The following acronyms and terms are used in this chapter. For the explanation and definition purpose of this chapter, these acronyms and terms are defined as follows:
The traceability of actions performed on a system to a specific system entity or user.
Advanced Encryption Standard (AES)
The new U.S. standard for encrypting sensitive but unclassified data. Also known as Rijndael, this symmetric encryption standard can be implemented in one of three key sizes: 128, 192, and 256 bits. It is considered a fast, simple, robust encryption mechanism.
A method that enables you to identify someone. Authentication verifies the identity and legitimacy of the individual to access the system and its resources. Common authentication methods include passwords, tokens, and biometric systems.
The process of granting or denying access to a network resource based on the user's credentials.
Ensures that the systems responsible for delivering, storing, and processing data are available and accessible as needed by individuals who are authorized to use the resources.
This access control model was actually the first formal model developed to protect confidentiality. This is a state machine that enforces confidentiality.
The Biba model was the first model developed to address the concerns of integrity. It does not address availability or confidentiality. It is based on the premise that internal threats are being protected and focuses on external threats.
This integrity-based access control model was developed with the intention to be used for commercial activities. This model dictates that the separation of duties must be enforced, subjects must access data through an application, and auditing is required.
Computer Emergency Response Team (CERT)
An organization developed to provide incident response services to victims of attacks, publish alerts concerning vulnerabilities and threats, and offer other information to help improve the organization's capability to respond to computer and network security issues.
Data or information is not made available or disclosed to unauthorized persons.
Crossover error rate (CER)
The CER is a comparison measurement for different biometric devices and technologies to measure their accuracy. The CER is the point at which FAR and FRR are equal, or cross over. The lower the CER the more accurate the biometric system.
Data Encryption Standard (DES)
DES is a symmetric encryption standard that is based on a 64-bit block. DES processes 64 bits of plain text at a time to output 64-bit blocks of cipher text. DES uses a 56-bit key and has four modes of operation. Because DES has been broken, 3DES is more commonly used.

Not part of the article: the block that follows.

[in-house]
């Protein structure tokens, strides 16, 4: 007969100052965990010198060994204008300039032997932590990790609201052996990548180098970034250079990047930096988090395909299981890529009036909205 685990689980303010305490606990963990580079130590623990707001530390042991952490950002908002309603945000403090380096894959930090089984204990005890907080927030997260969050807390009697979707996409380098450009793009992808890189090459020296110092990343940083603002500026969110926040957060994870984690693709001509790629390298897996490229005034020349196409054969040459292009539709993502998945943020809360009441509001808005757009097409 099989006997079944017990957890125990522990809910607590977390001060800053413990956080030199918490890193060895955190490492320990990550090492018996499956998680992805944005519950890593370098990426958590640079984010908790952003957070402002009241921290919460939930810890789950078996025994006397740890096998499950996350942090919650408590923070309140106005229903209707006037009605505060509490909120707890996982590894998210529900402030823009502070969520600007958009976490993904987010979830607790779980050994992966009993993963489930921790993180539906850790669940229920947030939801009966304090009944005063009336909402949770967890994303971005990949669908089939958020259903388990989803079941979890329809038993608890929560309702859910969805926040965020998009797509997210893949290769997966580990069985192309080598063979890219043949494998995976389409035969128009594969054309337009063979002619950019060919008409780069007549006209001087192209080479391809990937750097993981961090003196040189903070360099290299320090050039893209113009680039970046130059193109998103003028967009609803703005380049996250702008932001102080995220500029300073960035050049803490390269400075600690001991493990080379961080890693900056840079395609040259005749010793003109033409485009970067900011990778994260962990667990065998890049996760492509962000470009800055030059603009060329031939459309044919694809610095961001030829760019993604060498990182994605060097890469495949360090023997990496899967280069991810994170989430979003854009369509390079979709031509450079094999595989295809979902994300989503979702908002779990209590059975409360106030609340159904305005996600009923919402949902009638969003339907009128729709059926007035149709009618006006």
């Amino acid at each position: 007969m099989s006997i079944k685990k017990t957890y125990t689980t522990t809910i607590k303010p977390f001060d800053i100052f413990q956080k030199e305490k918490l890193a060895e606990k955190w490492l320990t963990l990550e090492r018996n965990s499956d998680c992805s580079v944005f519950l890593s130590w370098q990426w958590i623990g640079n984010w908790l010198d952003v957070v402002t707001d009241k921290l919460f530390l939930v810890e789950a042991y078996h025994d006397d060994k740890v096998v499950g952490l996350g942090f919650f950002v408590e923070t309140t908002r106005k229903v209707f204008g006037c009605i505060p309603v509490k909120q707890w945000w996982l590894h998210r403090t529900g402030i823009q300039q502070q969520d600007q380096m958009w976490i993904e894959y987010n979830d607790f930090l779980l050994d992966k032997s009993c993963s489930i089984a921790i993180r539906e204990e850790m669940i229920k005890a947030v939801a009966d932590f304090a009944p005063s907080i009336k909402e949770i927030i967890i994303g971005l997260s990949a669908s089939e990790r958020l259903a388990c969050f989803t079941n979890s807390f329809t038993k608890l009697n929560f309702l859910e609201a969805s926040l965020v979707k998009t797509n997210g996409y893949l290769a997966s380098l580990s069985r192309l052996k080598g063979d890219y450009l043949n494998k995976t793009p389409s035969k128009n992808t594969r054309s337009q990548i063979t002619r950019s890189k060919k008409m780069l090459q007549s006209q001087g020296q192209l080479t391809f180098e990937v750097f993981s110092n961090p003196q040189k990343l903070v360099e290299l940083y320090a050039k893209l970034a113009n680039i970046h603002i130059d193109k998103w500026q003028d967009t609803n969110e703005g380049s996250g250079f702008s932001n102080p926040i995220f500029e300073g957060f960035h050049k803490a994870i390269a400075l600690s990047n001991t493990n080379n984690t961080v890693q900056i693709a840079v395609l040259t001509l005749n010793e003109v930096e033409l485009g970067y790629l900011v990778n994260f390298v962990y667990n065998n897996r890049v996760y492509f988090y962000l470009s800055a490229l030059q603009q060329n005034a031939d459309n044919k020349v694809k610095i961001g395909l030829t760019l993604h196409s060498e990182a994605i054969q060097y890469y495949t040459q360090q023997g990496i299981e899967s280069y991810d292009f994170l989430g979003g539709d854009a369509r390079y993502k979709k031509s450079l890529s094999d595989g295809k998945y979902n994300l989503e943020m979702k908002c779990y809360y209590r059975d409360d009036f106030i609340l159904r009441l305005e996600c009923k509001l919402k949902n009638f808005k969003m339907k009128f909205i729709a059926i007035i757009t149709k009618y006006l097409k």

Defense in depth
The process of multilayered security. The layers may be administrative, technical, or logical.
Denial-of-service (DoS) attack
A type of attack that denies the organization access to resources. It typically works by flooding the network with useless traffic.
Discretionary Access Control
An access policy that allows the resource owner to determine access.
The science of turning plain text into cipher text.
False acceptance rate (FAR)
This measurement evaluates the likelihood that a biometric access control system will wrongly accept an unauthorized user.
False rejection rate (FRR)
This measurement evaluates the likelihood that a biometric access control system will reject a legitimate user.
Hashing is used to verify the integrity of data and messages. A well-designed hashing algorithm examines every bit of the data while it is being condensed, and even a slight change to the data will result in a large change in the message hash. It is considered a one-way process.
This form of attack relies on the attacker's ability to make logical connections between seemingly unrelated pieces of information.
One of the three items considered to be part of the security triad; the others are confidentiality and availability. It is used to verify the accuracy and completeness of an item.
Mandatory access control
A means of restricting access to objects based on the sensitivity (as represented by a label) of the information contained in the objects and the formal authorization (such as clearance) of subjects to access information of such sensitivity.
Redundant array of inexpensive disks (RAID)
A category of disk drives that employ two or more disk drives in combination for fault tolerance and performance gains.
Role-based access control
A form of access control that assigns users to roles based on their organizational functions and determines authorization based on those unique roles.
A nontechnical type of attack that relies heavily on human interaction and often involves tricking other people to break normal security procedures.
Trusted Computer Security Evaluation Criteria (TCSEC)
A collection of criteria used to grade or rate the security offered by a computer system product. Because each of the books of the series has different color covers, it is also known as the Rainbow Series.
Introduction to Assessing Network Vulnerabilities
Foundations and Principles of Security
Why Risk Assessment
Scoping the Project
Understanding the Attacker
Performing the Assessment
Tools Used for Assessments and Evaluations
Preparing the Final Report
Appendix A. Security Assessment Resources
Appendix B. Security Assessment Forms
Appendix C. Security Assessment Sample Report
Appendix D. Dealing with Consultants and Outside Vendors
Appendix E. SIRT Team Report Format Template